Term limits challenge rejected by federal appeals court
Former lawmakers argued that the law illegally blocked their access to the ballot.
A federal appeals court wasn’t swayed Wednesday by a challenge to a Michigan law that restricts how long people can serve in the Legislature.
Voters in 1992 added term limits to the state constitution. House members can serve three consecutive terms — six years — while senators can serve two terms, which add up to eight years.
“More than twenty years ago, the people of Michigan chose a citizen legislature, not a professional one,” the court said in a 3-0 opinion. “Now, legislators with years of experience seek to use the federal courts to get around their state’s sovereign choice.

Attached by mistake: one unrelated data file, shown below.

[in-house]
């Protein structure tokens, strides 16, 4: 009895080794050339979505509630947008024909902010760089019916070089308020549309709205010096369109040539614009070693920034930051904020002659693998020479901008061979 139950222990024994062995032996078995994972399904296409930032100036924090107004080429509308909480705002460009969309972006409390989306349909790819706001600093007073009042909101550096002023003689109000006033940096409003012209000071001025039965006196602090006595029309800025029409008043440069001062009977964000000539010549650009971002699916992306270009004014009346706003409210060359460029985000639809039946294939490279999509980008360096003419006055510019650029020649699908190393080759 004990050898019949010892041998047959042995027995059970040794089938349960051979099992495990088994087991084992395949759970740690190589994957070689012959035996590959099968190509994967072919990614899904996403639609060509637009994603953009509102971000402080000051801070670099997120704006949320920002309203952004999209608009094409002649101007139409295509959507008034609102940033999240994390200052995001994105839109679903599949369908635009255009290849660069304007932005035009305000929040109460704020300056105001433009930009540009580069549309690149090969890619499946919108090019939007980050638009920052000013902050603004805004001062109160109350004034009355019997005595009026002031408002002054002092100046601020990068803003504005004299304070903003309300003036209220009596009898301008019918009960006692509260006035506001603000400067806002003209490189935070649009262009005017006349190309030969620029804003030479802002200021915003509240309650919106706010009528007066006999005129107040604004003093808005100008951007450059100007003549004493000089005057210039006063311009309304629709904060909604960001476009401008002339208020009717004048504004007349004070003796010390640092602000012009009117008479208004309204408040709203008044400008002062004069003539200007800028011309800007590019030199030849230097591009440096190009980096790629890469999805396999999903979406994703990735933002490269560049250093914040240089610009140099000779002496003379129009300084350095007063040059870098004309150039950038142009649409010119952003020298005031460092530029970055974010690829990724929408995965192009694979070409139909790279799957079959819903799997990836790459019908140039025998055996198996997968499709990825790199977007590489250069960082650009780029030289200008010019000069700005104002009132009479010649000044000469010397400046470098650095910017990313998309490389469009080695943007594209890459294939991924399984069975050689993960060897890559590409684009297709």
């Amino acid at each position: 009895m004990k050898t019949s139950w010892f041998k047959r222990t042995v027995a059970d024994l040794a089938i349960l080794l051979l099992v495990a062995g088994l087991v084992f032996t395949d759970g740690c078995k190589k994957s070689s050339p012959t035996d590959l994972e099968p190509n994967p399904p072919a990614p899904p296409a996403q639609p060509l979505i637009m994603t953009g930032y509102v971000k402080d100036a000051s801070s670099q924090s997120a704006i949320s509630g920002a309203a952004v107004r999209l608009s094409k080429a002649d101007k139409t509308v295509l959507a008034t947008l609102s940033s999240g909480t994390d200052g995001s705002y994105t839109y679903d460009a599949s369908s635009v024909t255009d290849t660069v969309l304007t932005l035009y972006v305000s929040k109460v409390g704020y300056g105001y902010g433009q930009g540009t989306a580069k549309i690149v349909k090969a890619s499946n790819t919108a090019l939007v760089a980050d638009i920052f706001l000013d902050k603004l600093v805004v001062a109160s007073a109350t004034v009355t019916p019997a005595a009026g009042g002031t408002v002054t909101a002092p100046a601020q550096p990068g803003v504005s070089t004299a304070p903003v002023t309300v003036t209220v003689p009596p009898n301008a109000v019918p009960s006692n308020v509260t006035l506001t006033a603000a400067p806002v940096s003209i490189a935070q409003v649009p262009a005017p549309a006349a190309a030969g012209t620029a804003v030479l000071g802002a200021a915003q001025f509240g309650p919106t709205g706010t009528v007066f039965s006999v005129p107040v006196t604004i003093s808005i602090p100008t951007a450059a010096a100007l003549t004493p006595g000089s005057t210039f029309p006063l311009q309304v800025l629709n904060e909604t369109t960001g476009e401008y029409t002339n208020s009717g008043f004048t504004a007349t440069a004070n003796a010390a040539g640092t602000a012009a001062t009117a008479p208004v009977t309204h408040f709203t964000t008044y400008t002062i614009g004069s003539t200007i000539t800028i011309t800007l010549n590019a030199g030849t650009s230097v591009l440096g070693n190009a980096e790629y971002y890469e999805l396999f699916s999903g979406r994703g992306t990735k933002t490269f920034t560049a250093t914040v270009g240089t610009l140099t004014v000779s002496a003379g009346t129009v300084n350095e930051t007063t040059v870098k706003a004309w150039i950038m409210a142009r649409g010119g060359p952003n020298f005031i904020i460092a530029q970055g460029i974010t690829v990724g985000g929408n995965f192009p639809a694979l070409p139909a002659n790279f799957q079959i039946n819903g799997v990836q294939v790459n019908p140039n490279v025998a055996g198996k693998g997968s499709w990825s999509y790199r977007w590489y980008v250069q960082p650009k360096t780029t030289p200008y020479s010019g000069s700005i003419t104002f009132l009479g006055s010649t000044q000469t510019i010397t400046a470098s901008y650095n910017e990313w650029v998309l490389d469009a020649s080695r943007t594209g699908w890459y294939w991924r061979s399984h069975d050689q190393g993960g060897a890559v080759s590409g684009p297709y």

“But it’s not our place to intervene on their behalf. If they want to change the law, they’ll have to do that at the ballot box,” the court said.
The court turned aside arguments against the term limits law and affirmed a decision by U.S. District Judge Janet Neff in Grand Rapids.
Former lawmakers argued that the law illegally blocked their access to the ballot. The court, however, said the law controls eligibility, not access.